Livingstone: "Hybrid remuneration schemes have “unintended consequences”, i.e. they currently don’t focus enough on the long term outcomes…
In 2016, the CBA Board knew about charging fees-for-no-service, the AUSTRAC scandal, misselling consumer credit insurance and the CommInsure scandal - yet the Chief Risk Officer reported “no risk issues or risk behaviours” that should limit executive bonuses!
The CBA risk report used to determine remuneration was grossly inaccurate and didn’t recommend any reduction in bonuses despite a string of customer rip offs.
The CBA Risk Committee report for FY2016 is damning. Clearly compliance was not a serious consideration for executive remuneration
CEO Narev claimed he wasn’t aware of any risks that should stop execs getting their bonuses in 2016, despite a series of scandals rocking the bank.
What today’s #BankingRC clearly shows is that the Federal Government needs to give the BEAR some teeth and extend it to conduct regulation.
Risk is apparently a ‘gate opener’ for CBA senior executives bonuses, but in 2016(!) Ian Narev saw no problem with risk performance - and the Remuneration Committee agreed!
Some interesting discussion so far. Executive renumeration is clearly at the heart of some big issues in banking, and yet what real penalities do we see so far at an individual level?
If anyone from the Community has any opinions on today’s revelations or questions for the team, please jump in!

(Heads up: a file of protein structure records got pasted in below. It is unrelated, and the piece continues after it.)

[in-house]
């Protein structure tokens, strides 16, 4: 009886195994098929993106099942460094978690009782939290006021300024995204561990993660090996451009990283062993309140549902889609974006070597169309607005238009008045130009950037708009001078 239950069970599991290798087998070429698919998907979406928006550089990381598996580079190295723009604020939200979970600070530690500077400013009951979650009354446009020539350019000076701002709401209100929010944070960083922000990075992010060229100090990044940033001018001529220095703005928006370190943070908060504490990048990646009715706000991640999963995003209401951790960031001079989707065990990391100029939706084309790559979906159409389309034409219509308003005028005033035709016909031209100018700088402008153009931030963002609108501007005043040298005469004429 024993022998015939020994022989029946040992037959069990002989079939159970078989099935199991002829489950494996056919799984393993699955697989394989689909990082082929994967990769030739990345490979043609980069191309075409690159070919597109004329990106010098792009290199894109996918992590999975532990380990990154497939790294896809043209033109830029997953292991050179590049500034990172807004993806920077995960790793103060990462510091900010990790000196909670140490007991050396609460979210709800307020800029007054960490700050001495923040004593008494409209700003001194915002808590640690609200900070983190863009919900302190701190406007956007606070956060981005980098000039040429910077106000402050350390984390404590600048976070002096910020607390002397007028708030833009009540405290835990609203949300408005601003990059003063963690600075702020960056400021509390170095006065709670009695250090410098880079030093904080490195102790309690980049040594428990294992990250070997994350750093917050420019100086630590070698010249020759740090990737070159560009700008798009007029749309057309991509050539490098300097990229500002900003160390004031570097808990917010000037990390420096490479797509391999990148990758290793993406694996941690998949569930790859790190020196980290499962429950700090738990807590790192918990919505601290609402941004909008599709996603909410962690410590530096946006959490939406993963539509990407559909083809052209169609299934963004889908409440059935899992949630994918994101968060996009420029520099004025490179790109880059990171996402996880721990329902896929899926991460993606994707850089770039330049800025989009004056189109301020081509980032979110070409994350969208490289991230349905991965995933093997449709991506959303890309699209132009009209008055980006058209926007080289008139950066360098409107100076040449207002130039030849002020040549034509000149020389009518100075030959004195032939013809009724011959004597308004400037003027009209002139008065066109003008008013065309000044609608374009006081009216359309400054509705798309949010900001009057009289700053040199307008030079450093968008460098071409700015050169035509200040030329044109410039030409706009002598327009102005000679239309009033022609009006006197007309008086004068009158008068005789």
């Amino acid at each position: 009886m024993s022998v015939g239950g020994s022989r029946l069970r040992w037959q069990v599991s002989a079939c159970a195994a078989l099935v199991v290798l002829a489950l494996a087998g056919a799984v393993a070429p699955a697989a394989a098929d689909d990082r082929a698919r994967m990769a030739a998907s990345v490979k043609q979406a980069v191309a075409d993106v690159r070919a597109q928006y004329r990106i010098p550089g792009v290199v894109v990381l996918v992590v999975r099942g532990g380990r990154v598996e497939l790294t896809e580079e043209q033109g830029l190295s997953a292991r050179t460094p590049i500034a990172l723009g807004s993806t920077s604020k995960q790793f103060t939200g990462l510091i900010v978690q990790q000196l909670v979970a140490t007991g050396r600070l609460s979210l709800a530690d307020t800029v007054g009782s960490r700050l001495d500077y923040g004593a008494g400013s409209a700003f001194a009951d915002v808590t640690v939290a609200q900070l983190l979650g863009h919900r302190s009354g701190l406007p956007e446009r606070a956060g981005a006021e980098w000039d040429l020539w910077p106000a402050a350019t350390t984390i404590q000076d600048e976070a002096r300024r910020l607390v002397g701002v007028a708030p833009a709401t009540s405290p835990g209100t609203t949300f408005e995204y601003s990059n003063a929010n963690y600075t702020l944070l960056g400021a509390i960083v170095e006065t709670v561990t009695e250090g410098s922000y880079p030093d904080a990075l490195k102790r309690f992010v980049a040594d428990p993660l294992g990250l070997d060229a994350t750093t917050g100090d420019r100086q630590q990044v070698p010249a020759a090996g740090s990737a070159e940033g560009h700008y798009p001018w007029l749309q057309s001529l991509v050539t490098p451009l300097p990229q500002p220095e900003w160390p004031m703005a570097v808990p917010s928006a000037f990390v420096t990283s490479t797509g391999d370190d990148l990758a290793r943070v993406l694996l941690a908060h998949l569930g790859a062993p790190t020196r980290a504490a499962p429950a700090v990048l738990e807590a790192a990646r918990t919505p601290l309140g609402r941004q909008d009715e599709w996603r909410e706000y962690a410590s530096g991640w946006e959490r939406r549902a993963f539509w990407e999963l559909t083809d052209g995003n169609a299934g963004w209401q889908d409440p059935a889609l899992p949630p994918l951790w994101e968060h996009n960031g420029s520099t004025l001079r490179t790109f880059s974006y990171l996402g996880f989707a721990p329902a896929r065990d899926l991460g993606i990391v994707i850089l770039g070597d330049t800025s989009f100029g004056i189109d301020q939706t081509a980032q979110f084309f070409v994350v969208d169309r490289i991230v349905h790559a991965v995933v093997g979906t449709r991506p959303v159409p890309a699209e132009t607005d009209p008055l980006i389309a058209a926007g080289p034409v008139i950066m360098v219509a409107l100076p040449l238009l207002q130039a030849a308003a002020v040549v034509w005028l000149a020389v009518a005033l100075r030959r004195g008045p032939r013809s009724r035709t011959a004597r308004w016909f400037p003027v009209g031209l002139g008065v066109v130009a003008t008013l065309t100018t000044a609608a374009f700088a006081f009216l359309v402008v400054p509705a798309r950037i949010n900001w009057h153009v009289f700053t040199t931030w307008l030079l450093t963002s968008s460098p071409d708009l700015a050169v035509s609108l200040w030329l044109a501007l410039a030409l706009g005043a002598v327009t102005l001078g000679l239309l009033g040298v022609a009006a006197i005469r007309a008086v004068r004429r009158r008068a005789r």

Hayne to CBA “Do scorecards give an appeareance of precision of what is a matter of judgement?” Touché
Using a Roy Morgan customer satisfaction survey is a poor proxy for how well the bank is delivering to customers. Misses anything that’s not public or causing major pain to small groups of consumers.
Despite APRA’s explicit warnings, still 75% of CBA’s long term bonus for executives are determined by the financial returns of the company.
As much as CBA like to claim they’ve turned a corner - nothing has changed!
Since FY2011, CBA has not reduced an executive’s bonus for a risk event that was not yet public. Livingston accepts that this sends the wrong message - just don’t get caught.
Livingstone: It would be ‘awkward’ to name individual CBA execs who should have had their bonuses reduced to zero… Isn’t this kind of accountability exactly the chair’s role?!
Problem is that we have a tame circus bear, and not a wild one.
Livingstone is doing a very fast two-step, 1. covering her own behind with perfect memory of her righteousness - not backed up by the Minutes, and 2. trying to justify what is really malfeasance by the Board & senior executives.
it’s all smoke, mirrors, and insincere apologies.
Firing these people won’t make any difference, as another corporation will hire them to do the same again.
Nothing short of personal responsibility in the form of jail time will change the culture in the large businesses.
Due to APRA’s findings, the CBA Board requested that former Chair David Turner give back 40% of his earnings from his final year.
But surprise, surprise - he declined!
The CBA board decided not to publicly report that the ex-chair had refused to return pay earned during the scandals. Took the money and ran
Hayne: Beyond financial results, metrics are poor at uncovering employee behaviour - how is an employee rewarded for not recommending an inappropriate product?
Hayne drills down into the problem of using financial metrics to assess performance.
He provides an example of a bank teller who says, “I could sell you this, but you don’t really need it. That employee has acting perfectly properly. It’s difficult to assess that.”